by Lin Sutherland, Humor Editor

Who wouldn't say that travel is an enriching and educating experience? But it is far more enriching and you'll get more out of it if you've done your homework. Travel guidebooks can be a great help, but for the color, feel and soul of a place, I turn to a horse of a different color, travel literature.

Travel literature is different from guidebooks in that the author's voice and eye is your guide. The emphasis is not on listing the best hotels and restaurants, but on the personal travel experience and its meaning.

In the past when you went to the travel section of a bookstore, the best travel literature was lumped in and hidden among the guidebooks. But now that literary travel books are becoming hot in the publishing world, bookstores are starting to wise up and have a separate section for travel literature. In 1987, there was an upsurge of travel book stores. There are now more than 200 specialty travel book stores in the U.S.

What to look for? Well, fact is most of the great writers traveled. After all, what is traveling but exploring, and what is a writer, but an explorer? To name a few: Evelyn waugh, Graham Green, E. M. Forster, D. H. Lawrence, Aldous Huxley and Lawrence Durrell have all leant their knowing eyes to travel and to capture the soul of other countries.

The following is a list of this writer's favorite travel books:

  • A Taste for Travel, John Julius Norwich. A great anthology of travel writing.
  • Rodeo, Cunninghame Graham. An excellent but rarely read British writer whose travel accounts excel.
  • Innocents Abroad, Mark Twain. A hilarious account of his travels with a group of Baptists going to the Holy Land.
  • Eothan, Elexander Kinglake. On the near east, this is what a travel book should be.
  • Riding the Iron Rooster, and Kingdom by the Sea, Paul Theroux. Two excellent books by America's premiere current travel writer.
  • The Blessings of a Good, Thick Skirt. This anthology gives us the wonderful stories of the great English women travelers, such as Mary Kingsley and Dame Freya Stark.
  • West of the Night, Beryl Markham. An Englishwoman raised in Kenya, a friend of Isak Denison and a bush pilot, Markham's story is extraordinary and poetic.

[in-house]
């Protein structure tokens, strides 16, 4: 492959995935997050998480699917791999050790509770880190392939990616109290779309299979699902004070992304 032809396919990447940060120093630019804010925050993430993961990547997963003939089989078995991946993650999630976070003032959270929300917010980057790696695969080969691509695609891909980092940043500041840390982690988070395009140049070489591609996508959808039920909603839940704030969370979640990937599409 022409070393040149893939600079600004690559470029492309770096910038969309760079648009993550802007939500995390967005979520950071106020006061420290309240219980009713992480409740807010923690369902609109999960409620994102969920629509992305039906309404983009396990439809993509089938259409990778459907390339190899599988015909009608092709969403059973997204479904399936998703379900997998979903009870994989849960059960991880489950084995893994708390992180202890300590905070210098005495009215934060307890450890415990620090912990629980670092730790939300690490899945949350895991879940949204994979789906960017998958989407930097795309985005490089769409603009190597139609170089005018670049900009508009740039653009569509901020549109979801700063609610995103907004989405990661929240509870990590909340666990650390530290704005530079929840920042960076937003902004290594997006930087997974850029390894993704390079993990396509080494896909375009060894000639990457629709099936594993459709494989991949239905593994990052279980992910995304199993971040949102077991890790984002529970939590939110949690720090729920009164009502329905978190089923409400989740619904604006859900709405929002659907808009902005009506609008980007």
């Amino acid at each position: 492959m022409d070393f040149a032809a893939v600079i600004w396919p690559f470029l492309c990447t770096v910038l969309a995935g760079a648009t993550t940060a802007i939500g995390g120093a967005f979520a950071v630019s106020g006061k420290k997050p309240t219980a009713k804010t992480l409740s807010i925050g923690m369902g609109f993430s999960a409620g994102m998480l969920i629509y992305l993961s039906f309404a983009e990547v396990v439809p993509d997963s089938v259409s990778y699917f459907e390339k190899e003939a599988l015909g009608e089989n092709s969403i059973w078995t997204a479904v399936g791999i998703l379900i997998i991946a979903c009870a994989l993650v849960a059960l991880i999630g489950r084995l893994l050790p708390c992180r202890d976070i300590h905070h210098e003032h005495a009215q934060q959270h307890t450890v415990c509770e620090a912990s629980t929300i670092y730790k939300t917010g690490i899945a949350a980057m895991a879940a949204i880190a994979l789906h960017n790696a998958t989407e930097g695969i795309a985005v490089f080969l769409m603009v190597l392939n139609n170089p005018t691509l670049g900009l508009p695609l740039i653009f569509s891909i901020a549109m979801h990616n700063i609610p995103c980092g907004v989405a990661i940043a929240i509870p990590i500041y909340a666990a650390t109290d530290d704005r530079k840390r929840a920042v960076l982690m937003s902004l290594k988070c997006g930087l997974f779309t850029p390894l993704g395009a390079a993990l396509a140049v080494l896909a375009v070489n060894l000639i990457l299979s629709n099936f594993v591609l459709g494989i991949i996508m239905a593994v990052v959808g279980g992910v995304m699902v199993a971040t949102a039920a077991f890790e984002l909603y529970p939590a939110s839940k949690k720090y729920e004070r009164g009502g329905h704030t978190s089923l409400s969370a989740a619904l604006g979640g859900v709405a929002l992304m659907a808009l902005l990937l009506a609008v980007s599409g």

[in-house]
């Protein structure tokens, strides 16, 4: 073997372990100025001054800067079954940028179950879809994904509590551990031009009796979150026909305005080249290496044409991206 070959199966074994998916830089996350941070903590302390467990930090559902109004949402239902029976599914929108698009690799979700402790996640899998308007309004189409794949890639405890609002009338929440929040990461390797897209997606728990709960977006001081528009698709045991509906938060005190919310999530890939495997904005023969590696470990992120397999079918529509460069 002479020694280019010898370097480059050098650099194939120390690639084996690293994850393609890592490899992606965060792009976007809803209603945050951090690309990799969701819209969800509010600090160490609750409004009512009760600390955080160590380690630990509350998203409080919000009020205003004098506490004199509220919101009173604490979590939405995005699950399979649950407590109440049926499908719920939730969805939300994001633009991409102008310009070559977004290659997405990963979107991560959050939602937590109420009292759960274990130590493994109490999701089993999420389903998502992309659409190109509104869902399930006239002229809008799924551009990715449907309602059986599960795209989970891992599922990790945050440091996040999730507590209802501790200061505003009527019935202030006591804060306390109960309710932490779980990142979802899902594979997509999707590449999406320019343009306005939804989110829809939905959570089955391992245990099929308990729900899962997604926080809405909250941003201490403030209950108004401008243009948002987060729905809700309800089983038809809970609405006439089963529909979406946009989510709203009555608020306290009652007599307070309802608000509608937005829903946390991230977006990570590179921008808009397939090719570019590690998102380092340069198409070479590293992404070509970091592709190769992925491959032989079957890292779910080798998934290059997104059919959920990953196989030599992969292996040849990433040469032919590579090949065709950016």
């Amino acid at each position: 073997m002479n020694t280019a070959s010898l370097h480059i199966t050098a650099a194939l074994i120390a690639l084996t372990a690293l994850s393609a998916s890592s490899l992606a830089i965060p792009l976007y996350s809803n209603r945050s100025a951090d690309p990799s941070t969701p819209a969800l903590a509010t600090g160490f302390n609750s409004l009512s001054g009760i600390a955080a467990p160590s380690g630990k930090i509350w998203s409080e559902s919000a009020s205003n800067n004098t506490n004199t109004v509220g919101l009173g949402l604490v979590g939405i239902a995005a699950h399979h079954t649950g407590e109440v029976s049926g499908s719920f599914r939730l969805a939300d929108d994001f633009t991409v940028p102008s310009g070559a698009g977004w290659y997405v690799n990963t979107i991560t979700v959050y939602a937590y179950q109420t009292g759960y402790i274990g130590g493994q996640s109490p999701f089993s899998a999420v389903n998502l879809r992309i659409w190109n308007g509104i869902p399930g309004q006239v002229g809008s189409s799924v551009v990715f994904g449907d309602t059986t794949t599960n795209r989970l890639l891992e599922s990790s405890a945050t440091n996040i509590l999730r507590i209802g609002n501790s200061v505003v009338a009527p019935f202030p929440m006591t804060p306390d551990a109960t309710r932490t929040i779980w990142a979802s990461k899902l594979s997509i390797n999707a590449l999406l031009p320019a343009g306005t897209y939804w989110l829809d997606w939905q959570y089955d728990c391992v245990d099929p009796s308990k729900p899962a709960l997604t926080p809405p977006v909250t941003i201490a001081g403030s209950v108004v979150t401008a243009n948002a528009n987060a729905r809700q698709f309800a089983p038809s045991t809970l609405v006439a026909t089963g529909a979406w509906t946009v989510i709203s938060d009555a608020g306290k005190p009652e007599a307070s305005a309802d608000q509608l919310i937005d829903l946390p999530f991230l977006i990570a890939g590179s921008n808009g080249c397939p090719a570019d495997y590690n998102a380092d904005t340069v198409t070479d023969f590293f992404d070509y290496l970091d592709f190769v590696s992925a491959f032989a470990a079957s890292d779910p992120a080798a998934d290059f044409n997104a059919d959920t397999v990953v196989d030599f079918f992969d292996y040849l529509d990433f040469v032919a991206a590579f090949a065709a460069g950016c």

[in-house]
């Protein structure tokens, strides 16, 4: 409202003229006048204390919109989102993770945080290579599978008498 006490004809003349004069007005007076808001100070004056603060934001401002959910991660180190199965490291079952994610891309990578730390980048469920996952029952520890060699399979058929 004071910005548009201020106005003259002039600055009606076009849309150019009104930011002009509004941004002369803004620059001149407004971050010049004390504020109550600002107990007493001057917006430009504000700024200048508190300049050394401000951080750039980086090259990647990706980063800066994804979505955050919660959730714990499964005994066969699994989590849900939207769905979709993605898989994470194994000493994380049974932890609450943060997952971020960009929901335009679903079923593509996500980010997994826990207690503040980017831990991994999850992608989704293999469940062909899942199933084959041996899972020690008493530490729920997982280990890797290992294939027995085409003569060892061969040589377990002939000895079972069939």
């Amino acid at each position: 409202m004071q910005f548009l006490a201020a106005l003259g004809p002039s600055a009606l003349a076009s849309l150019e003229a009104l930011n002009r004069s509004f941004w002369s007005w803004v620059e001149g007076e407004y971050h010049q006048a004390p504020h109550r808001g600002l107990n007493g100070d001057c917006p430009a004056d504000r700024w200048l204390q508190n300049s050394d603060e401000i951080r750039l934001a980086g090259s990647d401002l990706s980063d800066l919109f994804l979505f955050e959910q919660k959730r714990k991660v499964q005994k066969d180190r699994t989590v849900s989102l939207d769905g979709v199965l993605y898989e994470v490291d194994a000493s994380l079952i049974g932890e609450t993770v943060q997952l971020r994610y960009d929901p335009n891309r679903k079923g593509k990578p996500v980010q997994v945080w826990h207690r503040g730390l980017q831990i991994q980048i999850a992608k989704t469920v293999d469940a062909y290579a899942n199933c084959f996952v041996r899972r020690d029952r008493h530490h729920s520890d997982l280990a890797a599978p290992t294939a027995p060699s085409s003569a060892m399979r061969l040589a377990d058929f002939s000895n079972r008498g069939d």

• Tschiffely's Ride, A. F. Tschiffely. 10,000 miles on horseback, across mountain and desert, jungle and swamp, from Argentina to New York City. When other adventure stories have turned to mold, this will still be read. For both spirit and amazing travel feat, this book is eternal.
  • The Colossus of Maroussi, Henry Miller. Unlike anything else ever written about Greece, this book is incandescent with the author's feeling for a great people and their past.
  • Traveller Through Time, Freya Stark. A photographic collection of the work of the fearless and indomitable Dame Stark, who traveled alone in Arabia where few foreigners, even men, had dared to venture.
  • Cities, Journeys, Spain, and Oxford, Jan Morris. Jan Morris has a fine and discerning eye for the unique place.
  • Holidays in Hell, P. J. O'Rourke. A funny compilation of worst trips - and Mr. O'Rourke's trips, if you know his writing, are rather unusual anyway.

And also:

  • Under a Sickle Moon, P. Hodson
  • In Bolivia, Eric Lawler
  • Stones of Florence, Mary McCarthy
  • and any books by these excellent women explorer/authors:
    • Dervla Murphy (biked Egypt and the Nile)
    • Bettina Selby (biked Pakistan to Nepal) and
    • Christina Dotwell (traveled Turkey on horseback)

These books will take you to the best of foreign worlds with a good read if you're an armchair traveler - and then make you want to get up and go there.